- Familiarity breeds adoption. Try, when you can, to push for tools that are, or are close to, things your users already use and like. As Marshall notes, workers may be quicker to embrace Workplace for Facebook rather than Yammer just because the interface and functionality is more familiar. By the way: Do you even know which tools your learners like? The eLearning Guild 2018 survey Using Social Tools for Learning revealed that more than a quarter of respondents didn’t know what social tools their learners preferred.
- Make room for newbies. A common problem: When I introduced a new technology it was usually no longer “new.” By the time I had learned about it, found its relevance to our work, and made a determination about whether it would have reasonably long legs, the tools—particularly social tools—were already overtaken by super-users, high achievers, and the like. It’s intimidating to new users who don’t feel they’re part of the club and worry about making novice mistakes. I got a big taste of this for myself when I finally checked out Snapchat. I’m usually pretty early to tools but admit I’d dragged my feet (“Another one? Really?”) on that, and it took a long time, being much more tentative than usual, to get my head around it. It can be especially intimidating to step into a new community where you don’t yet know jargon, in-jokes, and unspoken rules. When possible, consider offering sandbox spaces to new users, with a few friendly, experienced folks willing to help. If there’s an existing community, try to ease joining in. During each weekly #lrnchat we ask new users to identify themselves and request help, if they need it.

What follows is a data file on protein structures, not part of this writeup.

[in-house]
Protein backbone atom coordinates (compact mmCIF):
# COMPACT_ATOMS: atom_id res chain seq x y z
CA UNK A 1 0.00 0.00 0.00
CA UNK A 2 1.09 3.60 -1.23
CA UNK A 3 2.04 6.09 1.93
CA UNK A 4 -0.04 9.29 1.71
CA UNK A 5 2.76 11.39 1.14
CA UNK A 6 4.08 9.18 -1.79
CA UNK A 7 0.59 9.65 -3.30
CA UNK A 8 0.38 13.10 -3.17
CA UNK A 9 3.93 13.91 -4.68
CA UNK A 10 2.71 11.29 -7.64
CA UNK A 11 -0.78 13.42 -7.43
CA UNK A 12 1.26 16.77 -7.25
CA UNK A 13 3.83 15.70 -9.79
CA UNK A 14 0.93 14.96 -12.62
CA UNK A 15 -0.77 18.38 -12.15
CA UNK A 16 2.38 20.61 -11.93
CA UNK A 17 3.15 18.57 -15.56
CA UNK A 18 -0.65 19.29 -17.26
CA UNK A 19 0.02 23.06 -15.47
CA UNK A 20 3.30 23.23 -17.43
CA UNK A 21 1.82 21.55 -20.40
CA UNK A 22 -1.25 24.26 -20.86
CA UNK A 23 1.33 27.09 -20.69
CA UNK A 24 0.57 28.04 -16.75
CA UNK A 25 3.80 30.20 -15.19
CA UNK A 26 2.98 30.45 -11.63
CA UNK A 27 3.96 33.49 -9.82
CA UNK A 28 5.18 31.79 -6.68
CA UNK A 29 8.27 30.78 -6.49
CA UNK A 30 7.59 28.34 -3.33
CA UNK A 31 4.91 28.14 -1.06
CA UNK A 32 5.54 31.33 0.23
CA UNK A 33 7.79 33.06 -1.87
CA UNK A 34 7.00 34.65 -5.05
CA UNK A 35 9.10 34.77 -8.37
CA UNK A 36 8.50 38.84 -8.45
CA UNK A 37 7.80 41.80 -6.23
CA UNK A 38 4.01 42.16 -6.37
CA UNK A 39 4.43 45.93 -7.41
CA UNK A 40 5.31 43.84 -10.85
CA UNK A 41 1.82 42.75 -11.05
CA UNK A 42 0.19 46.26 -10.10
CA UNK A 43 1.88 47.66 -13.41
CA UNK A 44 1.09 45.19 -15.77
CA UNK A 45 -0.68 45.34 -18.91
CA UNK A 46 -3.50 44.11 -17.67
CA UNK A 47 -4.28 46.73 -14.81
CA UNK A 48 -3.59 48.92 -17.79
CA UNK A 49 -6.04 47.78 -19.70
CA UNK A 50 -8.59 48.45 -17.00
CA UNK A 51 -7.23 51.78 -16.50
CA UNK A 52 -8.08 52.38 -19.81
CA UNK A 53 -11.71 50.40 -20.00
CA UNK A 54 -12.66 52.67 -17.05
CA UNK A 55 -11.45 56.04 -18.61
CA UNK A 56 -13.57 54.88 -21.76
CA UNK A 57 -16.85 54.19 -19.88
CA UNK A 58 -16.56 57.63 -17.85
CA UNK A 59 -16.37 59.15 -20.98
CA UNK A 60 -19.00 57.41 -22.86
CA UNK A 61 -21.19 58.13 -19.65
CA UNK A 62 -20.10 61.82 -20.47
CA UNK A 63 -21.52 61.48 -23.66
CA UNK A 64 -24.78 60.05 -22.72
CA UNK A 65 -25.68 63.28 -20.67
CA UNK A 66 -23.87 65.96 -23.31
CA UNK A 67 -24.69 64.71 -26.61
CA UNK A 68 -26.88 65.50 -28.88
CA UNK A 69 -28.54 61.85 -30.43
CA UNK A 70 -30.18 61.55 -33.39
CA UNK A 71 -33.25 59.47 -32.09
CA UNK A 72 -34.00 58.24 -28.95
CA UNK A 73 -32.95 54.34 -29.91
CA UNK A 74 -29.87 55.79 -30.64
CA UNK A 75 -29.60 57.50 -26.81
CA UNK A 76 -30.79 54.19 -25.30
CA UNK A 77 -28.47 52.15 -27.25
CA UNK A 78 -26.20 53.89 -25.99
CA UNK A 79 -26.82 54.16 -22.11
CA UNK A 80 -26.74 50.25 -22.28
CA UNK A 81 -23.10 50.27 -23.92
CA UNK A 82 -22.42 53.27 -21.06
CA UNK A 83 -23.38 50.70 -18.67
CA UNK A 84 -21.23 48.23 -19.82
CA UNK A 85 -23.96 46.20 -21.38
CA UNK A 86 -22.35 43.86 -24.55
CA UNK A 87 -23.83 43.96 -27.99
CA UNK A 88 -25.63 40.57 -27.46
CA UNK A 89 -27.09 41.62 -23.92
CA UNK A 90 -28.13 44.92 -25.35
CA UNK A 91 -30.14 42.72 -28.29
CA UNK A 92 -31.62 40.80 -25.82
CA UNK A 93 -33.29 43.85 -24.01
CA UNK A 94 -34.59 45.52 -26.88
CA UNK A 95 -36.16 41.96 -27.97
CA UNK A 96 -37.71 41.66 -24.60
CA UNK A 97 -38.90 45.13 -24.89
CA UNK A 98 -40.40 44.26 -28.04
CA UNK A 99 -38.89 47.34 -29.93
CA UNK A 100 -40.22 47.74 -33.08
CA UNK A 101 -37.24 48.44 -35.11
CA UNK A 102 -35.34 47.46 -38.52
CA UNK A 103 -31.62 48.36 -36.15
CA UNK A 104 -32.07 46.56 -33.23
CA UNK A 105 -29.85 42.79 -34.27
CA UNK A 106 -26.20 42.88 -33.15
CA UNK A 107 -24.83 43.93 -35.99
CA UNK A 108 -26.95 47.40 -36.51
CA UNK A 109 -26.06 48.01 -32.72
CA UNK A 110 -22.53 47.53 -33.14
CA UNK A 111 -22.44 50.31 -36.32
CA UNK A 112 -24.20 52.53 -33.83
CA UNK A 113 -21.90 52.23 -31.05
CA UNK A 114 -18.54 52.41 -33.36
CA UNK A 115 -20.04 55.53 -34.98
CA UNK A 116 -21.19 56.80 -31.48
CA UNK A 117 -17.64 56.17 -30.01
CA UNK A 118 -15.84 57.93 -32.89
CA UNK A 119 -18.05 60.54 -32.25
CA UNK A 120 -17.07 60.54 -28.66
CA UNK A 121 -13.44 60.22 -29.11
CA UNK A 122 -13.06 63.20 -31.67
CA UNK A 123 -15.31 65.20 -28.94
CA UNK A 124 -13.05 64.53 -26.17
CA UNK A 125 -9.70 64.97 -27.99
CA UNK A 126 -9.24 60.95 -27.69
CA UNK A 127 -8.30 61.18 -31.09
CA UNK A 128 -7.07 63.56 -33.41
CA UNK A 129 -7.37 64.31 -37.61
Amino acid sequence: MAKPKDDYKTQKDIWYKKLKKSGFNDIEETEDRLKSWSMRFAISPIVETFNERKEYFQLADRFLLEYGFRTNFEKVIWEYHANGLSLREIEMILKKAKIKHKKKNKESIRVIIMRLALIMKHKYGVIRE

- Lower your expectations. Manage management’s. Think about groups or clubs or communities you’ve belonged to. Did every single person participate equally? When you’re in a face-to-face class, does everyone contribute? Do you even expect that? Same with “technology” solutions. Not everyone will use everything, and even if they end up using it, they may never love it.
- Corollary to the above: Some people can make anything not work. “It won’t load…it kicked me out… my password isn’t working…” ad nauseum. Help them until it becomes evident that needing help is not the problem, and move on.*
- Use ambassadors, not “champions.” Watch out for just rah-rah positive talk. I recall the HR recruitment manager who was always pushing: “We need to do social! All the recruiters need to be on Twitter!” She had 12 Twitter followers, followed a couple dozen famous writers and politicians, and never tweeted herself. The people who can help you with implementing new tools and ideas are the ones who’ve actually embraced them. Find the people who demonstrate use of tools, who engage, who participate in chats and share articles and tips, and ask for help. Those are the ones who show what a tool can do, can help build the community that is using it, and help it get uptake in the workplace.
*Note: My editor is going to ask that I make it clear this last comment is tongue-in-cheek. It is, mostly. (Noted: Ed.)